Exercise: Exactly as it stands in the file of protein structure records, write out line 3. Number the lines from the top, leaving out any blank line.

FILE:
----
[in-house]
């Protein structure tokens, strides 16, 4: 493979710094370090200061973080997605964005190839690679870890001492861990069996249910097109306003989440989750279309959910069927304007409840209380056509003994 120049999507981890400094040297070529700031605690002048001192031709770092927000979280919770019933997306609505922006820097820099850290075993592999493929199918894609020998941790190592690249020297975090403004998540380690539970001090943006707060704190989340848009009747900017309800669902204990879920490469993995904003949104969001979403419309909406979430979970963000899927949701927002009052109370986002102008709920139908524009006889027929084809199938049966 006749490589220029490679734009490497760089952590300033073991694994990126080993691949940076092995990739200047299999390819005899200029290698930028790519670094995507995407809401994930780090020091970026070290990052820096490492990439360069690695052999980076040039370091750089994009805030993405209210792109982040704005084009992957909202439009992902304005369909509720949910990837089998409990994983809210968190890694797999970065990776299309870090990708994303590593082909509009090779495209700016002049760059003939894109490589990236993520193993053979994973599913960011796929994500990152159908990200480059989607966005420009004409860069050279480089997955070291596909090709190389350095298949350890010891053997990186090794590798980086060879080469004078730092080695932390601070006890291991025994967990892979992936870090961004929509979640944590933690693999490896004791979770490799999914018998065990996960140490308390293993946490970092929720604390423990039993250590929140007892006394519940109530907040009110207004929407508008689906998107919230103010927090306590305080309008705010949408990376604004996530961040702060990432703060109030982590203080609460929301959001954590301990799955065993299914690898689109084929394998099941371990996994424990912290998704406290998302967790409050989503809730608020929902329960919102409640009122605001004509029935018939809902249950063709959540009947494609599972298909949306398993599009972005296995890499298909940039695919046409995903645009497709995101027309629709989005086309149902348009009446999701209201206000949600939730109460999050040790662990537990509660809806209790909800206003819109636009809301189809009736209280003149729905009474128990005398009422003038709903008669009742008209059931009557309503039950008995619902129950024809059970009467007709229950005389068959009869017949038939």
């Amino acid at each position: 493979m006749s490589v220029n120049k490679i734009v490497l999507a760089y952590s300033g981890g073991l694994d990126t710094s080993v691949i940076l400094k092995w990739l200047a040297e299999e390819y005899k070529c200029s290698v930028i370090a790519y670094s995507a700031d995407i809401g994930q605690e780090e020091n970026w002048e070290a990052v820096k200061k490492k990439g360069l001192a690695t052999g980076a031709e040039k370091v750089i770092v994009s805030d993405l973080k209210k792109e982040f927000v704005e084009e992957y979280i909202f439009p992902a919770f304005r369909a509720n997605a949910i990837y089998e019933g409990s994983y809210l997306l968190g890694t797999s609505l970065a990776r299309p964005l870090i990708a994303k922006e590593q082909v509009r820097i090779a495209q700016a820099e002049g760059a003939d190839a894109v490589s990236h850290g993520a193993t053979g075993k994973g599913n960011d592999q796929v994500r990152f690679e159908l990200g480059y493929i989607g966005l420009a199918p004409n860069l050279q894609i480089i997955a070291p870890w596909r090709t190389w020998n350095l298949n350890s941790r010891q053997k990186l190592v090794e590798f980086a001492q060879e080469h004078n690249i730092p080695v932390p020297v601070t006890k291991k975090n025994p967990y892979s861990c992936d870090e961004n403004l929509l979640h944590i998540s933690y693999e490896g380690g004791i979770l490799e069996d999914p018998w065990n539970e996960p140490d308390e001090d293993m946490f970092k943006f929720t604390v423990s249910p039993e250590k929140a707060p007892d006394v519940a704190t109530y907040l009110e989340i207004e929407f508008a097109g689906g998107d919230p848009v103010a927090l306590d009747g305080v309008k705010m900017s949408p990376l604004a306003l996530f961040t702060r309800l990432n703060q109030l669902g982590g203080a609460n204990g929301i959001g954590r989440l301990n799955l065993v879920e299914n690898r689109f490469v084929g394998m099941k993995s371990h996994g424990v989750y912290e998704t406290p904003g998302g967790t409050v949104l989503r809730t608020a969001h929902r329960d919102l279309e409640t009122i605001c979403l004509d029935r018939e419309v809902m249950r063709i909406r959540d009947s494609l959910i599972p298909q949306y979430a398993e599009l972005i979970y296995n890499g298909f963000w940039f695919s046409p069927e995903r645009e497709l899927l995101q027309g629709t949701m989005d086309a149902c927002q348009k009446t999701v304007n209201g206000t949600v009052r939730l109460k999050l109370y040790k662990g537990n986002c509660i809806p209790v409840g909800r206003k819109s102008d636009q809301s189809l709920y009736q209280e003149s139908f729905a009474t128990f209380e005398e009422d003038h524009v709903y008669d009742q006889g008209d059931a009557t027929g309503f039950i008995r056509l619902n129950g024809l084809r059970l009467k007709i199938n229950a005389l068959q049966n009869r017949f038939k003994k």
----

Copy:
């Amino acid at each position: 493979m006749s490589v220029n120049k490679i734009v490497l999507a760089y952590s300033g981890g073991l694994d990126t710094s080993v691949i940076l400094k092995w990739l200047a040297e299999e390819y005899k070529c200029s290698v930028i370090a790519y670094s995507a700031d995407i809401g994930q605690e780090e020091n970026w002048e070290a990052v820096k200061k490492k990439g360069l001192a690695t052999g980076a031709e040039k370091v750089i770092v994009s805030d993405l973080k209210k792109e982040f927000v704005e084009e992957y979280i909202f439009p992902a919770f304005r369909a509720n997605a949910i990837y089998e019933g409990s994983y809210l997306l968190g890694t797999s609505l970065a990776r299309p964005l870090i990708a994303k922006e590593q082909v509009r820097i090779a495209q700016a820099e002049g760059a003939d190839a894109v490589s990236h850290g993520a193993t053979g075993k994973g599913n960011d592999q796929v994500r990152f690679e159908l990200g480059y493929i989607g966005l420009a199918p004409n860069l050279q894609i480089i997955a070291p870890w596909r090709t190389w020998n350095l298949n350890s941790r010891q053997k990186l190592v090794e590798f980086a001492q060879e080469h004078n690249i730092p080695v932390p020297v601070t006890k291991k975090n025994p967990y892979s861990c992936d870090e961004n403004l929509l979640h944590i998540s933690y693999e490896g380690g004791i979770l490799e069996d999914p018998w065990n539970e996960p140490d308390e001090d293993m946490f970092k943006f929720t604390v423990s249910p039993e250590k929140a707060p007892d006394v519940a704190t109530y907040l009110e989340i207004e929407f508008a097109g689906g998107d919230p848009v103010a927090l306590d009747g305080v309008k705010m900017s949408p990376l604004a306003l996530f961040t702060r309800l990432n703060q109030l669902g982590g203080a609460n204990g929301i959001g954590r989440l301990n799955l065993v879920e299914n690898r689109f490469v084929g394998m099941k993995s371990h996994g424990v989750y912290e998704t406290p904003g998302g967790t409050v949104l989503r809730t608020a969001h929902r329960d919102l279309e409640t009122i605001c979403l004509d029935r018939e419309v809902m249950r063709i909406r959540d009947s494609l959910i599972p298909q949306y979430a398993e599009l972005i979970y296995n890499g298909f963000w940039f695919s046409p069927e995903r645009e497709l899927l995101q027309g629709t949701m989005d086309a149902c927002q348009k009446t999701v304007n209201g206000t949600v009052r939730l109460k999050l109370y040790k662990g537990n986002c509660i809806p209790v409840g909800r206003k819109s102008d636009q809301s189809l709920y009736q209280e003149s139908f729905a009474t128990f209380e005398e009422d003038h524009v709903y008669d009742q006889g008209d059931a009557t027929g309503f039950i008995r056509l619902n129950g024809l084809r059970l009467k007709i199938n229950a005389l068959q049966n009869r017949f038939k003994k």